A culinary journey across Singapore

 

A culinary journey across Singapore

From street food to Michelin-starred restaurants, there's a little something for everyone in this Southeast Asian city. UAE-based food and travel blogger Sana Chikhalia leads the way

By UAE-based food and travel blogger Sana Chikhalia

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Published: Fri 28 Jun 2019, 12:00 AM

Last updated: Sat 29 Jun 2019, 1:00 PM

For most, a visit to Singapore is all about the 'touristy' attractions and activities - and there are many of those indeed. But those like myself - who have actually stayed in this city-state in Southeast Asia for any length of time - know that the real showcase of their culture is in its dynamic culinary scene. After all, with a number of nationalities living here - including Indians, Malaysians, Chinese and Europeans - Singapore has developed an impressive mix of contrasting cuisines that will please even the fussiest of diners.

One of the best ways to experience this mélange is through food tours. I decided to join the Wok n Stroll tour which takes foodies through Singapore's famed restaurants, markets and hawker stalls. We started at the Tekka Market, where diversified stalls serve cuisines from around the world. Crispy South Indian dosas - complete with sambhar and chutney - could be found from Bunnis Tiffin Corner and they set the bar quite high. This was followed by some Nasi Padang, an Indonesian dish of steamed rice served with your choice of protein. Roti Parata is another Indian dish that is now a much-loved Singaporean streetfood. Finally, we washed it all down with a cup of Chendol - a sweet mixture of jelly red beans and coconut milk. It has quite a distinctive flavour, is easily available in many restaurants and markets and is a must-try while in Singapore.

One of the most widely-known attractions in Singapore is Gardens by the Bay, a 101-hectare garden set in the heart of the city. Considering the vast number of tourists that flock around the area every day, it was a wise decision to open Satay by the Bay a mere two-minute walk away. This open-air food court can easily seat more than 1,000 people and has wonderful views of the city skyline. It has risen in popularity recently after being featured in the 2018 film Crazy Rich, Asians where the actors enjoy devouring treats from the stalls. Roti John is one such stall that serves up a delicious seafood barbeque that can make anyone drool. Prices start from $5, so you can get a hearty meal here too. If you're more experimental, there are some pretty unique dishes here to suit those tastes - from spicy stingray to durian fruit dessert to herbal frog curry. Odd as they may sound, they are specialities!

Speaking of unique dishes, Kaya Toast with runny eggs is a breakfast favourite in Singapore. Kaya is a special coconut jam which is applied onto buttered toast, then dipped into the runny egg mixture and savoured. The flavours are truly startling and delicious. A restaurant that has gained fame because of this breakfast classic is Ya Kun Kaya Toast. I've tried the restaurant a number of times and it has never disappointed.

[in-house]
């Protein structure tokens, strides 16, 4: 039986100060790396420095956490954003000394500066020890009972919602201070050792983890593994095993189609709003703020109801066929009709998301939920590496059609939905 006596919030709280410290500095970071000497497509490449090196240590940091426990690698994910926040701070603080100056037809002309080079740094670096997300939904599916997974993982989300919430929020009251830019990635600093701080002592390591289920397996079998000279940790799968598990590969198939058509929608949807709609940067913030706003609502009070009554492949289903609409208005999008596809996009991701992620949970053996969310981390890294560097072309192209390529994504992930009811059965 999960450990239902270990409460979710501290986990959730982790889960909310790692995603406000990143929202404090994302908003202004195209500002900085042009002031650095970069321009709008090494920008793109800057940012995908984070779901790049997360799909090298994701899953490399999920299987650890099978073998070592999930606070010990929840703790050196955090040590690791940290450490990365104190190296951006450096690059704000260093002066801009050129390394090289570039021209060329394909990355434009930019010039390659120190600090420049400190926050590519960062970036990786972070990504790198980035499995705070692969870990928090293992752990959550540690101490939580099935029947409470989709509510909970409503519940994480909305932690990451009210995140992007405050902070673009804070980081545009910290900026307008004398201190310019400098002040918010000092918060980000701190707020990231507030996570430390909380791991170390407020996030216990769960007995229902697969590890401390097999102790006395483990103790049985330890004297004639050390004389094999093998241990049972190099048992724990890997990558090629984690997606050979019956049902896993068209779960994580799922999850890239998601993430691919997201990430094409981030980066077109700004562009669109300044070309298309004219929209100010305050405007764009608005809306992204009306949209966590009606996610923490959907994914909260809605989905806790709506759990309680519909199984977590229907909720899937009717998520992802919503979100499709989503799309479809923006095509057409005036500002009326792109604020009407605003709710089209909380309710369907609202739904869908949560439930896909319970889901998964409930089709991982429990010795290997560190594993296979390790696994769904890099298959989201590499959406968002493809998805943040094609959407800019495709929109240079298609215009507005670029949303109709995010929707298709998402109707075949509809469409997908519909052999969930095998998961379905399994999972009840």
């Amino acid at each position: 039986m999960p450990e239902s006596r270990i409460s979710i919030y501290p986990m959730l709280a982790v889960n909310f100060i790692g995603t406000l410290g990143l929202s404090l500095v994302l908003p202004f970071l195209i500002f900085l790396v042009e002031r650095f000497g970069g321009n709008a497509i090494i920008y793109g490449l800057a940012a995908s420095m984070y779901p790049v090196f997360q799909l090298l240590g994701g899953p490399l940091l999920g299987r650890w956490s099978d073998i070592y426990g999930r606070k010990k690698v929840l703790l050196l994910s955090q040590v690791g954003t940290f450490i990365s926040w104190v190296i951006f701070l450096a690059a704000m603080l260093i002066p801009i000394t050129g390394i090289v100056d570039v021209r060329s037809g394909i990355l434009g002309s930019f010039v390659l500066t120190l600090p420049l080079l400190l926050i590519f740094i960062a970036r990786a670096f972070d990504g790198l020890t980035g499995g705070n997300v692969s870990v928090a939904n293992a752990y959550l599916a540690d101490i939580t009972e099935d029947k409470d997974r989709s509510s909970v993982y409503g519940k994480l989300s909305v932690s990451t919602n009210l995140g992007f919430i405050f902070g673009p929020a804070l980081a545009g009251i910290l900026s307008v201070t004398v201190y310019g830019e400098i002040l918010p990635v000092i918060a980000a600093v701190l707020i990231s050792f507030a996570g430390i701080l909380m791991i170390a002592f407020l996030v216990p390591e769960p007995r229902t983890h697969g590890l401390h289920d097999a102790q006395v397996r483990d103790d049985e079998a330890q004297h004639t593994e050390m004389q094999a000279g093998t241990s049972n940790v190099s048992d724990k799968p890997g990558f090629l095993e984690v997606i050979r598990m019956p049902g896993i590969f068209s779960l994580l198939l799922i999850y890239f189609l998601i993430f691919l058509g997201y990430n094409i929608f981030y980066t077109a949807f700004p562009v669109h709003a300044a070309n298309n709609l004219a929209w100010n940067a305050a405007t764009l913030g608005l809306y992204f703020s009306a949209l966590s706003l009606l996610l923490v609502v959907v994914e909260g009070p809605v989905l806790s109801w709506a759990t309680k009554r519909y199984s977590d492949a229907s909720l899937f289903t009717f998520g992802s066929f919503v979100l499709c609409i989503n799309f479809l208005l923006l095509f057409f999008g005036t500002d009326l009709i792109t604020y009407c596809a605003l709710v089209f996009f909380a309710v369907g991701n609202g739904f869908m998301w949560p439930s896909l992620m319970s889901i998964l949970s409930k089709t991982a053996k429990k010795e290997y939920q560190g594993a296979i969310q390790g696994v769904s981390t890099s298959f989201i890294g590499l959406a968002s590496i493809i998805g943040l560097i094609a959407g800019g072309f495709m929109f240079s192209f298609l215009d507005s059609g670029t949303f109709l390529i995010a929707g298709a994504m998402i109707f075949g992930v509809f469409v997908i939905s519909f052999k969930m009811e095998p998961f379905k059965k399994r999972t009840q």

Of course, a dish Singapore is really famous for is the delicious Chilli Crab, a flavoursome sweet and savoury meal that is often served stir-fried in semi-thick gravy. One restaurant to visit for this best-selling dish is Jumbo, where people queue for hours to get their hands on meaty crabs. The taste will linger in your palate and your memory - don't be surprised to find yourself craving a second visit.
Another dish worth a mention is Hainanese Chicken Rice, steamed chicken served with rice cooked in a rich broth and served with chilli sauce and cucumber garnishing. It may sound simple enough but, rest assured, no visit to Singapore is complete without it. You should be able to find it in both food stalls as well as in restaurants (many of which specialise in this dish alone).

Singapore may be known for its street foods, but that doesn't mean it doesn't have a touch of indulgence for its more discerning diners. Luxury hotel Raffles, for example, was launched in Singapore in 1887. It's renowned for a number of things - its afternoon tea, for instance. Unfortunately, it is closed at the moment for a restoration programme and will only open again in August.

Fret not. Singapore also has a number of Michelin-starred restaurants for those who like to have an experience when they eat. Being on this list is quite an achievement in a city where many establishments - be it hawker stalls or fine dining restaurants - have conquered the culinary scene. A few restaurants worth a mention are Bismillah Biryani, Backyard Kitchen and Hararu Izakaya, all of which have worked their way up in the gastronomy scene and have won a Michelin star, or have a chef who has one. As an extra bonus, they are halal as well.

For the party-goers, Clarke Quay is a nice place to head to for the nightlife. But it doesn't stop there - the historical riverside quay also has numerous restaurants that deserve a mention. A great place to relax with friends or family.

Of course, there are quite a few other attractions in Singapore that are absolute must-visits. No trip could be complete without a trip to the iconic Singapore Flyer, Orchard Street, Marina Bay Sands (for the view from its infinity pool!) and last, but not least, Sentosa Island for adrenaline-fuelled adventures. For me, though, Singapore will always be about all things food.
wknd@khaleejtimes.com



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